Sister publication Private Equity International recently sat down with some of the secondaries market’s top participants for a roundtable discussion in New York. In this first excerpt, Ardian’s Vladimir Colas, Partners Group’s Adam Howarth, Debevoise & Plimpton’s Kate Ashton, HarbourVest Partners’ Jeff Keay and Greenhill Cogent’s Bill Murphy (above L-R) discuss their expectations for 2017 deal volume and innovation in transaction type.

The secondaries market has remained on a healthy footing in the last 12 months, and despite heightened geopolitical uncertainty in several parts of the world – including the two main markets, the US and the UK – it has been business as usual.

That was the consensus among five top secondaries professionals sister publication Private Equity International brought together in the New York offices of Debevoise & Plimpton at the end of March.

“There has been a stream of auctions, intermediated processes where sellers are coming to market to rebalance their portfolios, and then in addition we’ve seen more creative structured deals of very different types,” says Kate Ashton, a corporate partner at Debevoise. “It’s been broad.”

Transaction volume slightly dipped to $37 billion in 2016 from $40 billion the previous year, according to data from Greenhill Cogent, but this is no cause for concern, according to our roundtable contributors. Volume has remained in the same range during the past few years, and they anticipate it will pick up in 2017.

“I would expect volume will be up over last year if no meaningful dislocation happens this year,” says Bill Murphy, a managing director at Greenhill Cogent.

Some market participants have been more worried about dwindling returns.

“We’ve been in a long bull run with very positive returns but you see the same assets for sale year after year,” says Adam Howarth, managing director and co-head of private equity secondaries at Partners Group.

“People are buying the same assets but with another year juiced out of that lemon, if you will. There’s only limited upside and with the demand that’s out there, it puts pressure on pricing and then pushes down returns.”

Last year was a record-breaking one for the secondaries market, with 23 vehicles amassing $33.9 billion to deploy across private equity, real estate and infrastructure, adding to the dry powder in the sub-asset class, according to PEI data.

To maintain returns, secondaries have focused on seeking more creative ways to find attractive deals in a mature market that has become quite efficient, whether it has been by sourcing and structuring their own deals or by increasing their use of leverage.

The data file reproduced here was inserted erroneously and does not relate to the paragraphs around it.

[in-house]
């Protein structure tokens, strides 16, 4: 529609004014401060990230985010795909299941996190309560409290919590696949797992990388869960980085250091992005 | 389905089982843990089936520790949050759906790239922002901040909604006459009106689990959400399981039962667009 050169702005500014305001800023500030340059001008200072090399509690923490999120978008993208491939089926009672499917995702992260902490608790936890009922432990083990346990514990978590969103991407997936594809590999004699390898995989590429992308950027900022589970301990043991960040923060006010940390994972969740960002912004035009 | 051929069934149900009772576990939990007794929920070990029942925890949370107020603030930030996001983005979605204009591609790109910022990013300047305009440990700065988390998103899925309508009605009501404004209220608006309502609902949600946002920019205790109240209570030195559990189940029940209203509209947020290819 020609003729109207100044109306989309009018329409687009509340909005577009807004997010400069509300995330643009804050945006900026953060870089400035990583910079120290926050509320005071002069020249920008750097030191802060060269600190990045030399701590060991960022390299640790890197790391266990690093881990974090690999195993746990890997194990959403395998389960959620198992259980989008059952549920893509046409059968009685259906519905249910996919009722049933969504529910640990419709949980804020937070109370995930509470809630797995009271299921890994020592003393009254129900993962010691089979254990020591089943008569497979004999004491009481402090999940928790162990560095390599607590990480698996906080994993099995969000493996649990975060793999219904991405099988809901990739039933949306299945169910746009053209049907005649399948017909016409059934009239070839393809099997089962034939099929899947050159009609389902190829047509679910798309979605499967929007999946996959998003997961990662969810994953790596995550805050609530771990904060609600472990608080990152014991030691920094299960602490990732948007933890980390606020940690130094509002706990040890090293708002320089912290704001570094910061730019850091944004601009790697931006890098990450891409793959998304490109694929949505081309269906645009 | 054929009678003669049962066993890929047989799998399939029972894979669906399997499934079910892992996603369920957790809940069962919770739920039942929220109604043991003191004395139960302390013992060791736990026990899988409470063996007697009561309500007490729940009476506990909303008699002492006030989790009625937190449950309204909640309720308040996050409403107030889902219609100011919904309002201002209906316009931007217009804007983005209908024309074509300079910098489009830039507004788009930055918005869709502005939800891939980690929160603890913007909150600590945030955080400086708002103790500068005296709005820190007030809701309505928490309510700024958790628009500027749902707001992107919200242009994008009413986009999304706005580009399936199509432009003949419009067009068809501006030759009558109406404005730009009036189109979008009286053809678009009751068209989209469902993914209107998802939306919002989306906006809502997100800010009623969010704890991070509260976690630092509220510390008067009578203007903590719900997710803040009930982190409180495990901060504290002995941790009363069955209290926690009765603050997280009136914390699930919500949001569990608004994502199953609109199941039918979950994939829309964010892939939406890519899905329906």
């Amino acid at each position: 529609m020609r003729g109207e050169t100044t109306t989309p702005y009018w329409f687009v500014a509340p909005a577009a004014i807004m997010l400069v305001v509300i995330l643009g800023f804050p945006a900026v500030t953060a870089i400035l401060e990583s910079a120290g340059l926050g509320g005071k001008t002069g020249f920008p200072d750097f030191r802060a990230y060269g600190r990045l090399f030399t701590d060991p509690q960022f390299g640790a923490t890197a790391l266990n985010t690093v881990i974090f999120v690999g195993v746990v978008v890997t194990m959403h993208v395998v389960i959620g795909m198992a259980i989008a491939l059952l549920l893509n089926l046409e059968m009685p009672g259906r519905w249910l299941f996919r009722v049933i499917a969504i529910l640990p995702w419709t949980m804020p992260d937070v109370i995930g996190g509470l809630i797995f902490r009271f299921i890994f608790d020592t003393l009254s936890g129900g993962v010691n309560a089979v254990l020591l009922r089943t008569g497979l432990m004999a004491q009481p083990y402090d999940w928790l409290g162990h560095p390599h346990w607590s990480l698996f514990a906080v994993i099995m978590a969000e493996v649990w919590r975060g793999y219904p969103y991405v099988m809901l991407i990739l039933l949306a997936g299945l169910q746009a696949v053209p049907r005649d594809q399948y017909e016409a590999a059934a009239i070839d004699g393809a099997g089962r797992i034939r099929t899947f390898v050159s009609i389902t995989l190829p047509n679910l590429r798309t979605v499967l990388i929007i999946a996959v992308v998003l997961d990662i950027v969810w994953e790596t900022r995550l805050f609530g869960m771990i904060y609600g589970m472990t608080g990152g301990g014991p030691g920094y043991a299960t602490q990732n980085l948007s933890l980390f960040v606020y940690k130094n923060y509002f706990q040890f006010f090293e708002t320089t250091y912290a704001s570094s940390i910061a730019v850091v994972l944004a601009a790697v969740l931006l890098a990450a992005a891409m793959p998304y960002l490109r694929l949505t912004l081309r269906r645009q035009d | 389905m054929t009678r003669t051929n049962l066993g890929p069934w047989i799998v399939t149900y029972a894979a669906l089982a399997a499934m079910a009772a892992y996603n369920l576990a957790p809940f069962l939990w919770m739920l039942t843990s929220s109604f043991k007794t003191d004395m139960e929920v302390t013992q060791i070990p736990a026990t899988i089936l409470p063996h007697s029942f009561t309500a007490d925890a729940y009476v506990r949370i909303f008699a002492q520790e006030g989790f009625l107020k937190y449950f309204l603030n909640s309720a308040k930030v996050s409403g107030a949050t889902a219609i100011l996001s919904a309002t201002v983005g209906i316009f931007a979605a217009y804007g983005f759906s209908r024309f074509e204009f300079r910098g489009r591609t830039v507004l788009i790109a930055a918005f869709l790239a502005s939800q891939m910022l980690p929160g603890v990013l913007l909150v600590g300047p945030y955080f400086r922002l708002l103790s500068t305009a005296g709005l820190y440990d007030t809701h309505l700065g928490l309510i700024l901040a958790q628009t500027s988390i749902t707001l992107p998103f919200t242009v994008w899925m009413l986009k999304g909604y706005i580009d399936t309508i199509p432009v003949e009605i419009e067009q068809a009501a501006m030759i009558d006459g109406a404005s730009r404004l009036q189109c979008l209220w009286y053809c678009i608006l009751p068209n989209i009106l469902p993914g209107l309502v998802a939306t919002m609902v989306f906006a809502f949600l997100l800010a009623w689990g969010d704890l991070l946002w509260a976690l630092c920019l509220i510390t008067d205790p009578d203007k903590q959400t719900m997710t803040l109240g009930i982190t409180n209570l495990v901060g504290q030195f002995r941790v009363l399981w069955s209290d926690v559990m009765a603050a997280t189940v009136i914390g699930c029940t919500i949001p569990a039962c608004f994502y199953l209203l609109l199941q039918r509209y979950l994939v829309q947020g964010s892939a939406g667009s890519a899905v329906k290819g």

Seeking innovation

“In many cases, it’s more about searching on the fringes of the return frontier to attractive opportunities that are still incremental to your portfolio returns without taking on more risk to do those,” says Howarth.

“You see it in take-privates, you see it in secondaries directs. It could be in emerging markets. It could be a GP-led transaction. It’s all those things where buyers are now looking to differentiate themselves in terms of how they’re positioned and how they invest their clients’ money.”

An example of that type of transaction was the headline-grabbing £1 billion ($1.3 billion; €1.2 billion) take-private acquisition of SVG Capital by HarbourVest Partners in the autumn.

HarbourVest had kept an eye on SVG for several quarters before it ultimately pursued the opportunity, allowing it to be familiar with the London-listed firm’s assets. It had also closed similar transactions in the past, including the acquisition of Conversus Capital in 2012, and knew how to handle such a public transaction and to move quickly.

“SVG was a classic example of a non-traditional deal where you’re not taking incremental risk because the assets are the same assets you’ve seen trade in a very traditional vanilla portfolio,” says Jeff Keay, a managing director at HarbourVest. “But the way in which that transaction was put together and ultimately culminated was anything but traditional. We thought we had a technology and an experience set very differentiated from the rest of the market, and we used that to our advantage to be able to secure it.”

Ashton, who worked on the transaction, says the deal was also complicated from a legal standpoint and took a lot of planning. “It was a secondaries acquisition played out in a somewhat different way than anyone would have expected,” she says. “It’s not going to be often that situations like that occur.”

Stay tuned for the second excerpt of PEI’s secondaries roundtable which will be published on Secondaries Investor later this month.